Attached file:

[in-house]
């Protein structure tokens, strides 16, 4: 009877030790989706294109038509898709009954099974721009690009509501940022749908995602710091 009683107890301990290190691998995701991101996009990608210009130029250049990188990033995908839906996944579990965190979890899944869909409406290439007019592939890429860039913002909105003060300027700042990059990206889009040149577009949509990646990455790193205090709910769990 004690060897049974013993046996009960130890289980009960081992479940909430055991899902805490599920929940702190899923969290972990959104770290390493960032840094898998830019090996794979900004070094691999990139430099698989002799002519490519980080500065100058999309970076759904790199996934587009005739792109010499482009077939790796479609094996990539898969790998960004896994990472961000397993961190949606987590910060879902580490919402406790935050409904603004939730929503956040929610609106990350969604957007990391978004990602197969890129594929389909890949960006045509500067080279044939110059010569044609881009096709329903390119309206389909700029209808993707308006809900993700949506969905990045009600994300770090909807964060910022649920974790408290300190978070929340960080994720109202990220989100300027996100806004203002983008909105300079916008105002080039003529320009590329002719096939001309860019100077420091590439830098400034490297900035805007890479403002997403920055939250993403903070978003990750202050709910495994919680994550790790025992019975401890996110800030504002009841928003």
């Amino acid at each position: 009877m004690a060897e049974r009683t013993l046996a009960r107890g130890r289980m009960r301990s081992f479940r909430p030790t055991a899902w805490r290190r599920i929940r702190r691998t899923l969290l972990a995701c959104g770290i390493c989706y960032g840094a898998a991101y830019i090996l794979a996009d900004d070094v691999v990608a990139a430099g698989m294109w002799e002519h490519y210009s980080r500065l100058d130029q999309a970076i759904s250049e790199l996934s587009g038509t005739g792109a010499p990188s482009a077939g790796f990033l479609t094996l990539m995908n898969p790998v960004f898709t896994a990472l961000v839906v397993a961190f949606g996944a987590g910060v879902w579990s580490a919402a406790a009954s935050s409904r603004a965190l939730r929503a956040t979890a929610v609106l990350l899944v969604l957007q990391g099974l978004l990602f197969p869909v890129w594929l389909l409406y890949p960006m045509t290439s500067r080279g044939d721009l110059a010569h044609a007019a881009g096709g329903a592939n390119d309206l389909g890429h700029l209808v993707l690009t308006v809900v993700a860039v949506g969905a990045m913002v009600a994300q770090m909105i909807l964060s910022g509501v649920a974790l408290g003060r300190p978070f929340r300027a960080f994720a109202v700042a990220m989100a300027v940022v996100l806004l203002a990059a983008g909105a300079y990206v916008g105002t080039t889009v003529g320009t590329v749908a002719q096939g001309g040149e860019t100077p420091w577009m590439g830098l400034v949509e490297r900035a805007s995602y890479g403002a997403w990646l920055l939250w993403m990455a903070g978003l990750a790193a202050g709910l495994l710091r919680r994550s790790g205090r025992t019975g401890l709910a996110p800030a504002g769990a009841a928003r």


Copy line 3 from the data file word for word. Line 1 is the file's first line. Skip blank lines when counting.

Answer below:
């Amino acid at each position: 009877m004690a060897e049974r009683t013993l046996a009960r107890g130890r289980m009960r301990s081992f479940r909430p030790t055991a899902w805490r290190r599920i929940r702190r691998t899923l969290l972990a995701c959104g770290i390493c989706y960032g840094a898998a991101y830019i090996l794979a996009d900004d070094v691999v990608a990139a430099g698989m294109w002799e002519h490519y210009s980080r500065l100058d130029q999309a970076i759904s250049e790199l996934s587009g038509t005739g792109a010499p990188s482009a077939g790796f990033l479609t094996l990539m995908n898969p790998v960004f898709t896994a990472l961000v839906v397993a961190f949606g996944a987590g910060v879902w579990s580490a919402a406790a009954s935050s409904r603004a965190l939730r929503a956040t979890a929610v609106l990350l899944v969604l957007q990391g099974l978004l990602f197969p869909v890129w594929l389909l409406y890949p960006m045509t290439s500067r080279g044939d721009l110059a010569h044609a007019a881009g096709g329903a592939n390119d309206l389909g890429h700029l209808v993707l690009t308006v809900v993700a860039v949506g969905a990045m913002v009600a994300q770090m909105i909807l964060s910022g509501v649920a974790l408290g003060r300190p978070f929340r300027a960080f994720a109202v700042a990220m989100a300027v940022v996100l806004l203002a990059a983008g909105a300079y990206v916008g105002t080039t889009v003529g320009t590329v749908a002719q096939g001309g040149e860019t100077p420091w577009m590439g830098l400034v949509e490297r900035a805007s995602y890479g403002a997403w990646l920055l939250w993403m990455a903070g978003l990750a790193a202050g709910l495994l710091r919680r994550s790790g205090r025992t019975g401890l709910a996110p800030a504002g769990a009841a928003r």